What are you doing at work today? Me, I have to describe -- again -- Roger Federer's extraordinariness. Help me.
You might have to write a grating legal brief or edit an inscrutable tax return or sell some complex investment instrument that none of the rest of us can understand. Lucky you. Today, I got the short end.
You're always sitting with me on airplanes or commenting under my Facebook photos that you'd like to trade places with me. Yeah, yeah, yeah. You try coming up with some fresh way to say Roger Federer is amazing.
It's 2013, not 2008. The poor thesaurus is tapped out.
You try observing the usual deluge of his record 17 Grand Slam titles, his record 24 Grand Slam finals, his 32 Grand Slam semifinals, his active streak of 34 straight Grand Slam quarterfinals, his past record 10 consecutive Grand Slam finals (2005-07) and his past, stupendous record of 23 consecutive Grand Slam semifinals (2004-2010) . . . and then wake up and see the Australian Open begin and remember:
It's his near-record 53rd consecutive Grand Slam appearance.
Ludicrous excellence isn't enough; there has to be ludicrous longevity. Some guys play one Grand Slam tournament and their parents glow with lifelong pride. This guy from the corner of Switzerland next to Germany and France plays 53 in a row.
"It's not something you really plan," Federer told reporters in Melbourne.
Now that you're helping me, how should you and I characterize how long ago was 53 Grand Slam tennis tournaments, the 2000 Australian Open, where Federer started this fine absurdity? We could begin by noting who was president then, except that tack is exhausted, so let's not. We could note that the champion of that tournament, the long-retired Andre Agassi, is 42, the finalist, long-retired Yevgeny Kafelnikov, 38. We could mention that all eight quarterfinalists and 15 of 16 fourth-rounders (save for Lleyton Hewitt) haven't seen a bracket in years.
Anyone alive that January is at least a teenager now. It was so long ago that Federer, back then 18 years old, got only a few mentions here and there, such as "promising" from the fabulous Tom Tebbutt of the Globe & Mail, or "a very good young player" from Australian Davis Cup captain John Newcombe. He beat Michael Chang in the first round; by now he wins a first round (as he just did) and it's long since part of life, a shrug, a built-in outcome of an allegedly competitive matter.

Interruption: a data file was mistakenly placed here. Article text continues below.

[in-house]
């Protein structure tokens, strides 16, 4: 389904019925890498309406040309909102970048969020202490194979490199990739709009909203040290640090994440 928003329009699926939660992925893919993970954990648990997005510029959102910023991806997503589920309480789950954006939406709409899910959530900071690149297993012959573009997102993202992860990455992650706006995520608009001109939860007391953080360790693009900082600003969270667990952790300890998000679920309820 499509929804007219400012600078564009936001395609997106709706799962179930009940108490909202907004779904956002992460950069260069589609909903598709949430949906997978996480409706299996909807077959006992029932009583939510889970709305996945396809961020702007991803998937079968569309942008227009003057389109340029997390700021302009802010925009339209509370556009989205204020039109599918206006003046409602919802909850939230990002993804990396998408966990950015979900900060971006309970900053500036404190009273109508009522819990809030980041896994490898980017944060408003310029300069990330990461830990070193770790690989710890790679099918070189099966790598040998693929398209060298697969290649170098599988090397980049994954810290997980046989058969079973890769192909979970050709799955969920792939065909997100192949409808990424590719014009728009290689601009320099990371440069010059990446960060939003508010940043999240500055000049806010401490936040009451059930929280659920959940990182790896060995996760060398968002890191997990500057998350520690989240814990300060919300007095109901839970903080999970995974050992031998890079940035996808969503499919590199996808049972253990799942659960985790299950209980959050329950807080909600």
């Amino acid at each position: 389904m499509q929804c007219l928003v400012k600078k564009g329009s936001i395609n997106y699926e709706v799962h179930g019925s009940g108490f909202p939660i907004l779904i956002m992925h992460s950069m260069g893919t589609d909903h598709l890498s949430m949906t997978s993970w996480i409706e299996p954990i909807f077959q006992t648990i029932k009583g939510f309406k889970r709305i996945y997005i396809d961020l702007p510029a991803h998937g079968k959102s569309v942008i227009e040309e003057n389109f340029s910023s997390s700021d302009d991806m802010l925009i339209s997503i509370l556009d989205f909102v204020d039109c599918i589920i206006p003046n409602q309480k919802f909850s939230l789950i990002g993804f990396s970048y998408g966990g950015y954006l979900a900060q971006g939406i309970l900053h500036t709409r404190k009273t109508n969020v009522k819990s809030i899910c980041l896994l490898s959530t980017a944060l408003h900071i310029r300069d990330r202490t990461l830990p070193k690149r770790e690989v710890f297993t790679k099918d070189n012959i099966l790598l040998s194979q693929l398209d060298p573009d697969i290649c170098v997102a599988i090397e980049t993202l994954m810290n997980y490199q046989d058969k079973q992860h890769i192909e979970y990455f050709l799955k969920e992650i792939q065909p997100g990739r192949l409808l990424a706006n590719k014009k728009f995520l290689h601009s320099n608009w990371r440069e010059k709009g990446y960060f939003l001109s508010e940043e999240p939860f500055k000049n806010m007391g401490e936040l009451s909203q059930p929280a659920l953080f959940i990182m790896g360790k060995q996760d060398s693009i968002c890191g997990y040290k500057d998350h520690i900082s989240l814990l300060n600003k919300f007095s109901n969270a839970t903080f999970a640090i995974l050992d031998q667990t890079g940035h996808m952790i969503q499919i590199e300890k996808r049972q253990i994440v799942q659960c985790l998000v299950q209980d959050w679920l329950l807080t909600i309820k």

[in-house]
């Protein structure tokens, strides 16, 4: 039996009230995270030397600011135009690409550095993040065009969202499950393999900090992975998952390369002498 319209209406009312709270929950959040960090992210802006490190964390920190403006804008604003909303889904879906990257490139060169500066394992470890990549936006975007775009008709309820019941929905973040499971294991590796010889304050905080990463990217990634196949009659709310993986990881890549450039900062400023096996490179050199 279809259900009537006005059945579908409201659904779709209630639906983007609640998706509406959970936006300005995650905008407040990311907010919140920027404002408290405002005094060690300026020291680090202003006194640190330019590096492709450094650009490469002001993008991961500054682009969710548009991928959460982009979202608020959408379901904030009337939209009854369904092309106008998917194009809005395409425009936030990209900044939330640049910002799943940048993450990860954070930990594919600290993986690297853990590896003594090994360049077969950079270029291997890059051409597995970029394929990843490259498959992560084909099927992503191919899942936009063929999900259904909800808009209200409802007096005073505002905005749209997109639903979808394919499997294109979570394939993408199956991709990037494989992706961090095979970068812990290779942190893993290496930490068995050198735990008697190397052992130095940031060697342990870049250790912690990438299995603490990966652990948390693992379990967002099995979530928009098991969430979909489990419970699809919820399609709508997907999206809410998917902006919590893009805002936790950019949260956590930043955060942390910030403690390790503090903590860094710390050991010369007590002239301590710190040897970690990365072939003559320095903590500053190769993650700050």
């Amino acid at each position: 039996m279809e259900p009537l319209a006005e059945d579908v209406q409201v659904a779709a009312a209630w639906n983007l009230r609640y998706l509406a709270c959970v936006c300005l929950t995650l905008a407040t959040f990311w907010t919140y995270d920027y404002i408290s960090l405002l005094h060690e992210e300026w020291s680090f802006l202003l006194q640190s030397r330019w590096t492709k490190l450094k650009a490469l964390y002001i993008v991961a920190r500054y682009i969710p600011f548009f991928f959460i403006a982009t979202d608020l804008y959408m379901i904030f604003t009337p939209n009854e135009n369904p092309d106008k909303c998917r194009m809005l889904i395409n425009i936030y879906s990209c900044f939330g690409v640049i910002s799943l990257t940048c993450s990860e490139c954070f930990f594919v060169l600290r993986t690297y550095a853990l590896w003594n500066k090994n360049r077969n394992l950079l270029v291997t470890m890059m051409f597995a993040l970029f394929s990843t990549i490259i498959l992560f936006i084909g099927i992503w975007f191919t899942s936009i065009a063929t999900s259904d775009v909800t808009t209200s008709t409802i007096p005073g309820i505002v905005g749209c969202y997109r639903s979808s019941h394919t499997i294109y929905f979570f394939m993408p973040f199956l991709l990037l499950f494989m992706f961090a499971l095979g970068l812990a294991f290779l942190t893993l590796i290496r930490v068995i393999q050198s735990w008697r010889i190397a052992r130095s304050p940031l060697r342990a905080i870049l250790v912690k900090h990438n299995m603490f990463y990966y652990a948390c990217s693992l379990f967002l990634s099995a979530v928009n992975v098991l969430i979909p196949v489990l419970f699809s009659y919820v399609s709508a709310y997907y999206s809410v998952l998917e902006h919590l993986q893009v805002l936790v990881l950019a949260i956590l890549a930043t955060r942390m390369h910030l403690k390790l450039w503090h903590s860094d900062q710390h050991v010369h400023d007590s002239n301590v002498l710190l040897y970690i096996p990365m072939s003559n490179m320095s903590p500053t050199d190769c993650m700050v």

We could mention that Rafael Nadal's shouting absence at this Australian Open, following upon Nadal's shouting absence last September at the U.S. Open, helps illustrate the difficulty of the Federer feat. Novak Djokovic stands on 33 consecutive appearances, and that's a marvel. Andy Murray has 22, Juan Martin Del Potro nine, the unbreakable David Ferrer 40, and Tomas Berdych has hit 38, which is, of course, still almost four years of Grand Slams shy of Federer.
"I've planned the season accordingly this year," Federer said in preview in Australia, "that I will not miss the majors because of injury. But then again sometimes you get hit with an unlucky injury just shortly before a slam."
Continuing: "There's obviously nothing you can do about it. The best-of-five, the rule in tennis, that it takes to get deep into a tournament, there's no easy way."
Fifty-three in a row in best-of-five rigor is towering, but 53 in a row in best-of-five rigor while making 24 finals and 32 semifinals and 38 quarterfinals … help me. The retired South African Wayne Ferreira played in a record 56 consecutive Grand Slams, it would take an unbearable prude to label him a failure, and he did post a Grand Slam match record of 104-56 (.650). Federer, himself half-South African, and forever deeper into brackets than Ferreira or most anybody else, has a Grand Slam record of 248-37, a percentage that eked above 87 when he savaged the perfectly capable No. 46-ranked Benoit Paire on Tuesday.
Even the undervalued Stefan Edberg, lodged in second place at 54 straight, won a mere 79 percent of his Grand Slam matches, the dud.
It just goes on and on and on, the deluge of crazy numerals, now into 2013 and halfway through Federer's 32nd year. Last summer (Northern Hemisphere) at Wimbledon, somebody informed him of the arcana that he had just set a record for most Grand Slam games won, and given that he had just weathered five sets with Julien Benneteau, Federer quipped, "I thought playing longer might make me really break it." This summer (Southern Hemisphere) in Australia, he says, "Am I hungry and motivated to wake up, go on the practice courts for hours? There was not one problem. Today I take much more pleasure out of doing the gym work than I ever have."
Long ago, in 2000 with a No. 62 ranking, Federer beat Chang, beat Jan Kroslak and lost to Arnaud Clement with the 77 unforced errors of an 18-year-old, and now the whole thing figures to stream on, maybe even, he aspires, to Rio de Janeiro 2016. By then, most probably, we'll all be out of words. The languages of the world will not have sufficed. You won't want to go around saying you envy jobs like mine.